Pharaoh – Bury the Light (6 March 2012, Cruz del Sur Music)
Good evening, Readers. How’s it going? I’d like to take a quick poll, if you don’t mind. What’s the first thing that comes to mind when someone says “power metal”? Is your first impulse to run away screaming? It wouldn’t surprise me much if that were the case, because that would be the reaction of many people — including myself, sometimes.
Why is that? Well, because somewhere along the line power metal got its name blemished pretty badly in the eyes of most listeners. Somehow the genre got associated with bands who, when they heard “Run to the Hills” for the first time, fell in love with the lightning-speed galloping part towards the end, but thought the song would be better if they had cut out all the stuff that builds the tension up to that point, and creates dynamic contrast, and holds the listener’s attention. Bands whose favorite album of all time is Rising Force, but they never realized that their turntable was switched to 78 RPM instead of 33-1/3.
It’s no wonder most people turn their noses up at the thought of this genre, when its most visible representatives are a bunch of over-the-top, ultra-cheeserrific fuckwads whose primary goal seems to be to constantly outdo themselves in terms of speed and wankery, much more than giving any thought to making good quality music.
Of course, this stereotype didn’t just spring into existence overnight; there have been bands that have incorporated cheesy schtick into their repetoires (whether intentionally or not) for decades. It’s almost as if everyone had forgotten it was possible to put together a group of talented musicians and play music that strikes a balance between heavy and powerful but also emotional and melodic; and to tackle lyrical territory that is epic and grand but not corny and overblown. Almost.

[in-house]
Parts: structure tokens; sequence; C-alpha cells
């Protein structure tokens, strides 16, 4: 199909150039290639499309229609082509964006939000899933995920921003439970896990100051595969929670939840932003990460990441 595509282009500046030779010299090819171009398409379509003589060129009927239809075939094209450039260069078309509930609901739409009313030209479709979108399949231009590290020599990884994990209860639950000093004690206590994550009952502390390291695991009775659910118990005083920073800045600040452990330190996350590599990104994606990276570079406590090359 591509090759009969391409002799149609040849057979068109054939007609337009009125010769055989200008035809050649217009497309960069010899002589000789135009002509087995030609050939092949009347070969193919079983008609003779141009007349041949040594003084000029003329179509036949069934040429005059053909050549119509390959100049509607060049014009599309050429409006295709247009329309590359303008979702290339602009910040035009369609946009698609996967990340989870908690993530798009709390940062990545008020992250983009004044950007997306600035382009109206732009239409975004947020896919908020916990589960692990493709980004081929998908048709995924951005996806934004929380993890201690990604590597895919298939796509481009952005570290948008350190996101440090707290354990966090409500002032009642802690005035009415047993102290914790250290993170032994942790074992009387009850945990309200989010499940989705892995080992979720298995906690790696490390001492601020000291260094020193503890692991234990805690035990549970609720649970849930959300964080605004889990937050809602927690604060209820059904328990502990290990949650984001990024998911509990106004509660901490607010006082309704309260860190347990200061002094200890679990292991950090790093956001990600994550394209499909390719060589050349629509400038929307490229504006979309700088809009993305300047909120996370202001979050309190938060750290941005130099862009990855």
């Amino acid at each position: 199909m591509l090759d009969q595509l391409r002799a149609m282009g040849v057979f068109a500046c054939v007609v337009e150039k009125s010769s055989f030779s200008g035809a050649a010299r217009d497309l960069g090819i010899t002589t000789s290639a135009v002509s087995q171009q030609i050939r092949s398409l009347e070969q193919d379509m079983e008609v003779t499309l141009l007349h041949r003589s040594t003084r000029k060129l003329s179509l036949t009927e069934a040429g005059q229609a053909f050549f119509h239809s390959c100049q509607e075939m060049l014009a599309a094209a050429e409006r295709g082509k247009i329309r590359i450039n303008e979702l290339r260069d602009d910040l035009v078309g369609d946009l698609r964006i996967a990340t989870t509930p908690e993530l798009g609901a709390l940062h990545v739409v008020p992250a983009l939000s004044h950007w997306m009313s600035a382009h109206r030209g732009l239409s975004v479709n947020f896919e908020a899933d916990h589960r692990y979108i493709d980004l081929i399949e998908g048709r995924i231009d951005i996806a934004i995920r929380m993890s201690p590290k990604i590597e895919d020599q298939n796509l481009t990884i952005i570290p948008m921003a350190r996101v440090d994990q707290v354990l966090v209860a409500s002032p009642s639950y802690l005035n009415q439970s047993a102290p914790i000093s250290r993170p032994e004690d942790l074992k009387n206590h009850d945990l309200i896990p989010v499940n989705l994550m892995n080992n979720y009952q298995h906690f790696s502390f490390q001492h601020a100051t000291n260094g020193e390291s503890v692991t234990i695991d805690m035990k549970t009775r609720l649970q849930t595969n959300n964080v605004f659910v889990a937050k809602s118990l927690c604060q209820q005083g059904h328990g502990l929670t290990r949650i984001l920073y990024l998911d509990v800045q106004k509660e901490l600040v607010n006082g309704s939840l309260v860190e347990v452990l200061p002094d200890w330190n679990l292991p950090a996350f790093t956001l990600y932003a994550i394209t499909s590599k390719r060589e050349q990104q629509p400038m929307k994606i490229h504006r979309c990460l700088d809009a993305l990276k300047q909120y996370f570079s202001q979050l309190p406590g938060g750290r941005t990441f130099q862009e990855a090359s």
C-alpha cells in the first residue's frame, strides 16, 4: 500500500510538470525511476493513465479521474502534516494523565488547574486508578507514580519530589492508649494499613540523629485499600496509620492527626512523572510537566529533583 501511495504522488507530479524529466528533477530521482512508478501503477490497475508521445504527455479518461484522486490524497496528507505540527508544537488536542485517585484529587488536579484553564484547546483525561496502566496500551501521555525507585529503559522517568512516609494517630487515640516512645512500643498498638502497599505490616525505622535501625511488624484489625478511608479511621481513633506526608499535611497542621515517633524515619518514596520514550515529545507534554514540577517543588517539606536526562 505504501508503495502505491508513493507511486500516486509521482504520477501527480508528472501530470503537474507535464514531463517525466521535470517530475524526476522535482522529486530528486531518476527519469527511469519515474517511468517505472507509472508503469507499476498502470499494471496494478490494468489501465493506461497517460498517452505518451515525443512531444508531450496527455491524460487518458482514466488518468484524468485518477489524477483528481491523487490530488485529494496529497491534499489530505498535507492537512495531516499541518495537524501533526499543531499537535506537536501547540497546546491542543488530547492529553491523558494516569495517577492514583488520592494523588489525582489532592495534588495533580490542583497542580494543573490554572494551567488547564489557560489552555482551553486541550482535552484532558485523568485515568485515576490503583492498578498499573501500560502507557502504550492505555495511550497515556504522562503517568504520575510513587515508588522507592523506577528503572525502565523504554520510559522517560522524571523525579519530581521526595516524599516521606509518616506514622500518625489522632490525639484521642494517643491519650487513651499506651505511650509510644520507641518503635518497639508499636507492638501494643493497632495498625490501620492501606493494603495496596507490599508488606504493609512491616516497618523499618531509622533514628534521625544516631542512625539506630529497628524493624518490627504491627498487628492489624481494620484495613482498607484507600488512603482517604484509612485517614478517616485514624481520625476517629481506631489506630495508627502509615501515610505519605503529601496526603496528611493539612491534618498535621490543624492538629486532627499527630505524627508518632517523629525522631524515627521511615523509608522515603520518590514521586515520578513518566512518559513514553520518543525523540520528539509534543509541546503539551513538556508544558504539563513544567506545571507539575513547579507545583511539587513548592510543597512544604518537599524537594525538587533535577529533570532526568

A certain group of Philadelphian gentlemen (who, by the way, come from the eastern side of my home state – just a few hundred miles from here) who call themselves Pharaoh haven’t forgotten. And just one listen to their newest album (their fourth full-length, and fifth release overall, dating back nearly ten years) Bury the Light, which is on Cruz del Sur and was released just last week in North America, is all it will take to ensure you don’t forget, either.
From the very beginning of opening track “Leave Me Here to Dream,” the way the bass jumps in and seizes control, leading the charge with guitars and drums in tow, makes it clear that you’re in for something pretty awesome and unique. Of course, the guitars do rise to prominence before long — it is a very guitar-oriented genre after all — and they have a great tone and are played very skillfully throughout the whole record, but at no point do they come across as showboaty or overbearing. Further, these opening moments are but one instance of many throughout all of the songs here, where the bass steps out to center stage and dominates a certain passage, or dazzles with an occasional fill or flourish.
Then, there are the vocals. Now here is something else that is quite often a point of contention for those who shy away from the power genre, and again it is based on some bad examples found in bands who also fall under the umbrella of this style of metal. Too often, a band’s singer seems to get into a competition with the guitarist to see whose part can be more flamboyant and extravagant. And again, you won’t find any of that here.